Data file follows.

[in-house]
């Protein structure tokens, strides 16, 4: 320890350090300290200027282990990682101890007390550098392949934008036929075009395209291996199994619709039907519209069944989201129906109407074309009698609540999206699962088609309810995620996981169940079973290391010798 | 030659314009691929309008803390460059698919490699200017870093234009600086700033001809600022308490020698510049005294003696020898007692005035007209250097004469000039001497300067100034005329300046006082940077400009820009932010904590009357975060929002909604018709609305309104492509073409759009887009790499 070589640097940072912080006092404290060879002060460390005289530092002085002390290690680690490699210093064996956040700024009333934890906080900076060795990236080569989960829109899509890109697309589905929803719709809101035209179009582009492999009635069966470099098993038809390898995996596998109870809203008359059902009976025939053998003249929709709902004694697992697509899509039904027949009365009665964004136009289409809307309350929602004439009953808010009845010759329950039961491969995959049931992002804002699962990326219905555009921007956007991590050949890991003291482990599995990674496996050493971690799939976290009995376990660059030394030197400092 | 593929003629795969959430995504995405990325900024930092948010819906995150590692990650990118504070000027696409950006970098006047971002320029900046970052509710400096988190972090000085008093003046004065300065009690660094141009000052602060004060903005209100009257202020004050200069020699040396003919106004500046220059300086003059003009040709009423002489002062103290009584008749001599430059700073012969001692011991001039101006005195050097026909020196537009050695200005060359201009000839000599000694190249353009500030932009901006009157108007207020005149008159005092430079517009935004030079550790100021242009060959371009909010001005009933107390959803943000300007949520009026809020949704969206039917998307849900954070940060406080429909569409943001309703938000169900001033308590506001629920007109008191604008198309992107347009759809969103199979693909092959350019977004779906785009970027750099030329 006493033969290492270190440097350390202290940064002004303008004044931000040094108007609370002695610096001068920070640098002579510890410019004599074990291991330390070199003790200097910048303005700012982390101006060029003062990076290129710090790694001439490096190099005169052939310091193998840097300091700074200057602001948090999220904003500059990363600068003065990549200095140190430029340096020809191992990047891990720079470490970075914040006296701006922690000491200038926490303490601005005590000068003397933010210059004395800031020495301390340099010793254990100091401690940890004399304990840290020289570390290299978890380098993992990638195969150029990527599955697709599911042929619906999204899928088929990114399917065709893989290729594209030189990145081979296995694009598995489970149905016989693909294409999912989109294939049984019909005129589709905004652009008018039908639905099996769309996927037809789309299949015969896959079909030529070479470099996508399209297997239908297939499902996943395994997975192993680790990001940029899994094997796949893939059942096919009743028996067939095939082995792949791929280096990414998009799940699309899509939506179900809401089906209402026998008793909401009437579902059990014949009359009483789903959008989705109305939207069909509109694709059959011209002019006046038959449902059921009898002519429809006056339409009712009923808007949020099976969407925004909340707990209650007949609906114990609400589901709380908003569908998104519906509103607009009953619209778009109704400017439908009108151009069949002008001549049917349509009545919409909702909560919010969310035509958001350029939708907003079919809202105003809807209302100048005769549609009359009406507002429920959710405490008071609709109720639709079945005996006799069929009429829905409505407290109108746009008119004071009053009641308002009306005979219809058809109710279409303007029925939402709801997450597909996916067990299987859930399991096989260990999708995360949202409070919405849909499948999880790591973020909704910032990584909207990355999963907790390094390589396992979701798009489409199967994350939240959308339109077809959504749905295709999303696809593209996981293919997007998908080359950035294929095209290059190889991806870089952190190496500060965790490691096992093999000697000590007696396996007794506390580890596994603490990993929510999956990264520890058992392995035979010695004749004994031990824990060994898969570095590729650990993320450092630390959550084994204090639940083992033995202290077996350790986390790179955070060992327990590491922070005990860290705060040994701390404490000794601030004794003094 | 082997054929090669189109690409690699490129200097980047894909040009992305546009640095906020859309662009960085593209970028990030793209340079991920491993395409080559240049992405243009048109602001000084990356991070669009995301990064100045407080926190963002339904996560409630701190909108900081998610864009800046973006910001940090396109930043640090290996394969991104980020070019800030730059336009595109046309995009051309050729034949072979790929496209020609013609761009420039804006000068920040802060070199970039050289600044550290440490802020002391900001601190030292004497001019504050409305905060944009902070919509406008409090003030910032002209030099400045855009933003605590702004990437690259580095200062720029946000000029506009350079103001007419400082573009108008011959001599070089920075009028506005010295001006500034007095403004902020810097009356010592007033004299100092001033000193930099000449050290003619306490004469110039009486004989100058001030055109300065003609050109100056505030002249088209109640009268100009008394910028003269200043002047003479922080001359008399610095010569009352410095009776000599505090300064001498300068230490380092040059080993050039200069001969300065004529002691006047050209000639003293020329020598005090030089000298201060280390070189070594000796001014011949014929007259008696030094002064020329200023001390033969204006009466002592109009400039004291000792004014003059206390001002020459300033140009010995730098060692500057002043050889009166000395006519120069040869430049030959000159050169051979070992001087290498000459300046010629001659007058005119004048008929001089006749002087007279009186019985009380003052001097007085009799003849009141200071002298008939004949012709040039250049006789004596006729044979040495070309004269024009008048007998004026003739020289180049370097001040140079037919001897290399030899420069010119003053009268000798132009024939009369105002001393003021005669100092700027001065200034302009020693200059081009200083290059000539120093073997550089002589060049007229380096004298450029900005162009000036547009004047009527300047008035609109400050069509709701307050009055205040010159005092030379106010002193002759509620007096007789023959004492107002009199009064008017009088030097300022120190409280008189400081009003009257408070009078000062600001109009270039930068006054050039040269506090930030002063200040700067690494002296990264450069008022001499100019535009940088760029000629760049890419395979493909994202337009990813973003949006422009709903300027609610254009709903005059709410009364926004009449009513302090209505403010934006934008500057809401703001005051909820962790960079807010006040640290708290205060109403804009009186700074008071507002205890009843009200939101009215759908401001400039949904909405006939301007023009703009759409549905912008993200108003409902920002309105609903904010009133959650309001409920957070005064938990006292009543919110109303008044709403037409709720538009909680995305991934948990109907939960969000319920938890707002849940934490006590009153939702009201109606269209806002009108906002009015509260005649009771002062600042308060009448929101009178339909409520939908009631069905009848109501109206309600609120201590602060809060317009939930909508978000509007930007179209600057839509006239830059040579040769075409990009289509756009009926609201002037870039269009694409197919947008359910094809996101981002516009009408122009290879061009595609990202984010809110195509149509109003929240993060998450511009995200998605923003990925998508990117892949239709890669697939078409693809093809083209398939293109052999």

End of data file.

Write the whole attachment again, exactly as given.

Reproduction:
[in-house]
């Protein structure tokens, strides 16, 4: 320890350090300290200027282990990682101890007390550098392949934008036929075009395209291996199994619709039907519209069944989201129906109407074309009698609540999206699962088609309810995620996981169940079973290391010798 | 030659314009691929309008803390460059698919490699200017870093234009600086700033001809600022308490020698510049005294003696020898007692005035007209250097004469000039001497300067100034005329300046006082940077400009820009932010904590009357975060929002909604018709609305309104492509073409759009887009790499 070589640097940072912080006092404290060879002060460390005289530092002085002390290690680690490699210093064996956040700024009333934890906080900076060795990236080569989960829109899509890109697309589905929803719709809101035209179009582009492999009635069966470099098993038809390898995996596998109870809203008359059902009976025939053998003249929709709902004694697992697509899509039904027949009365009665964004136009289409809307309350929602004439009953808010009845010759329950039961491969995959049931992002804002699962990326219905555009921007956007991590050949890991003291482990599995990674496996050493971690799939976290009995376990660059030394030197400092 | 593929003629795969959430995504995405990325900024930092948010819906995150590692990650990118504070000027696409950006970098006047971002320029900046970052509710400096988190972090000085008093003046004065300065009690660094141009000052602060004060903005209100009257202020004050200069020699040396003919106004500046220059300086003059003009040709009423002489002062103290009584008749001599430059700073012969001692011991001039101006005195050097026909020196537009050695200005060359201009000839000599000694190249353009500030932009901006009157108007207020005149008159005092430079517009935004030079550790100021242009060959371009909010001005009933107390959803943000300007949520009026809020949704969206039917998307849900954070940060406080429909569409943001309703938000169900001033308590506001629920007109008191604008198309992107347009759809969103199979693909092959350019977004779906785009970027750099030329 006493033969290492270190440097350390202290940064002004303008004044931000040094108007609370002695610096001068920070640098002579510890410019004599074990291991330390070199003790200097910048303005700012982390101006060029003062990076290129710090790694001439490096190099005169052939310091193998840097300091700074200057602001948090999220904003500059990363600068003065990549200095140190430029340096020809191992990047891990720079470490970075914040006296701006922690000491200038926490303490601005005590000068003397933010210059004395800031020495301390340099010793254990100091401690940890004399304990840290020289570390290299978890380098993992990638195969150029990527599955697709599911042929619906999204899928088929990114399917065709893989290729594209030189990145081979296995694009598995489970149905016989693909294409999912989109294939049984019909005129589709905004652009008018039908639905099996769309996927037809789309299949015969896959079909030529070479470099996508399209297997239908297939499902996943395994997975192993680790990001940029899994094997796949893939059942096919009743028996067939095939082995792949791929280096990414998009799940699309899509939506179900809401089906209402026998008793909401009437579902059990014949009359009483789903959008989705109305939207069909509109694709059959011209002019006046038959449902059921009898002519429809006056339409009712009923808007949020099976969407925004909340707990209650007949609906114990609400589901709380908003569908998104519906509103607009009953619209778009109704400017439908009108151009069949002008001549049917349509009545919409909702909560919010969310035509958001350029939708907003079919809202105003809807209302100048005769549609009359009406507002429920959710405490008071609709109720639709079945005996006799069929009429829905409505407290109108746009008119004071009053009641308002009306005979219809058809109710279409303007029925939402709801997450597909996916067990299987859930399991096989260990999708995360949202409070919405849909499948999880790591973020909704910032990584909207990355999963907790390094390589396992979701798009489409199967994350939240959308339109077809959504749905295709999303696809593209996981293919997007998908080359950035294929095209290059190889991806870089952190190496500060965790490691096992093999000697000590007696396996007794506390580890596994603490990993929510999956990264520890058992392995035979010695004749004994031990824990060994898969570095590729650990993320450092630390959550084994204090639940083992033995202290077996350790986390790179955070060992327990590491922070005990860290705060040994701390404490000794601030004794003094 | 082997054929090669189109690409690699490129200097980047894909040009992305546009640095906020859309662009960085593209970028990030793209340079991920491993395409080559240049992405243009048109602001000084990356991070669009995301990064100045407080926190963002339904996560409630701190909108900081998610864009800046973006910001940090396109930043640090290996394969991104980020070019800030730059336009595109046309995009051309050729034949072979790929496209020609013609761009420039804006000068920040802060070199970039050289600044550290440490802020002391900001601190030292004497001019504050409305905060944009902070919509406008409090003030910032002209030099400045855009933003605590702004990437690259580095200062720029946000000029506009350079103001007419400082573009108008011959001599070089920075009028506005010295001006500034007095403004902020810097009356010592007033004299100092001033000193930099000449050290003619306490004469110039009486004989100058001030055109300065003609050109100056505030002249088209109640009268100009008394910028003269200043002047003479922080001359008399610095010569009352410095009776000599505090300064001498300068230490380092040059080993050039200069001969300065004529002691006047050209000639003293020329020598005090030089000298201060280390070189070594000796001014011949014929007259008696030094002064020329200023001390033969204006009466002592109009400039004291000792004014003059206390001002020459300033140009010995730098060692500057002043050889009166000395006519120069040869430049030959000159050169051979070992001087290498000459300046010629001659007058005119004048008929001089006749002087007279009186019985009380003052001097007085009799003849009141200071002298008939004949012709040039250049006789004596006729044979040495070309004269024009008048007998004026003739020289180049370097001040140079037919001897290399030899420069010119003053009268000798132009024939009369105002001393003021005669100092700027001065200034302009020693200059081009200083290059000539120093073997550089002589060049007229380096004298450029900005162009000036547009004047009527300047008035609109400050069509709701307050009055205040010159005092030379106010002193002759509620007096007789023959004492107002009199009064008017009088030097300022120190409280008189400081009003009257408070009078000062600001109009270039930068006054050039040269506090930030002063200040700067690494002296990264450069008022001499100019535009940088760029000629760049890419395979493909994202337009990813973003949006422009709903300027609610254009709903005059709410009364926004009449009513302090209505403010934006934008500057809401703001005051909820962790960079807010006040640290708290205060109403804009009186700074008071507002205890009843009200939101009215759908401001400039949904909405006939301007023009703009759409549905912008993200108003409902920002309105609903904010009133959650309001409920957070005064938990006292009543919110109303008044709403037409709720538009909680995305991934948990109907939960969000319920938890707002849940934490006590009153939702009201109606269209806002009108906002009015509260005649009771002062600042308060009448929101009178339909409520939908009631069905009848109501109206309600609120201590602060809060317009939930909508978000509007930007179209600057839509006239830059040579040769075409990009289509756009009926609201002037870039269009694409197919947008359910094809996101981002516009009408122009290879061009595609990202984010809110195509149509109003929240993060998450511009995200998605923003990925998508990117892949239709890669697939078409693809093809083209398939293109052999």